Close Window

Our main objective in the present study was to assess the spatial variation of chemical and physical soil properties and then use this information to select an appropriate area to install a pasture rehabilitation experiment in the Amazon region, Brazil. A regular 25 m grid was used for collecting a total of 2955 soil samples (from 985 georeferenced soil pits) at 0 to 10, 10 to 20 and 20 to 30 cm layers. Soil samples were analyzed for total carbon and nitrogen, delta(13)C and delta(15)N, pH in H2O, pH in KCl, clay, and sand contents. Conventional statistical methods and geostatistics were performed in order to analyze soil properties spatial dependence. Mean, standard deviation, skewness, and kurtosis for all measured variables were evaluated. All variograms generally were well structured with a relatively large nugget effect. Total C, total N, pH in H2O, pH in KCl, delta(13)C and delta(15)N semivariograms were best fitted by spherical models, while clay and sand contents were best fitted by exponential models. Two types of validation (\'Jackknife\' or cross-validation and external validation) were conducted, indicating a lack of bias for the used prediction models. Block kriging was used to interpolate the values at unmeasured locations, generating maps of spatial variation for each soil property. Those maps were processed using Geographic Information System and restrictive criteria were adopted in order to select the best area in which to install the pasture rehabilitation experiment. The study field was then divided into zones with similar homogeneity. The selected zone can now be subjected to different treatments once the natural initial conditions are well known, and could also be used as a baseline in carbon sequestration projects within the scope of the Kyoto Protocol\'s Clean Development Mechanism. (C) 2004 Elsevier B.V. All rights reserved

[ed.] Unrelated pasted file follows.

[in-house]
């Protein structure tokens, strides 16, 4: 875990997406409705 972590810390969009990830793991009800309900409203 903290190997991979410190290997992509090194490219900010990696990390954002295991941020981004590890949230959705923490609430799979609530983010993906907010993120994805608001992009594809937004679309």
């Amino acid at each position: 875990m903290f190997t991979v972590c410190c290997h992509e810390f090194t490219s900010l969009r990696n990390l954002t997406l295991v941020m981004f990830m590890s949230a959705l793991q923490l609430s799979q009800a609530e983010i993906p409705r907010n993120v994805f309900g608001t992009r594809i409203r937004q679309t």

Close Window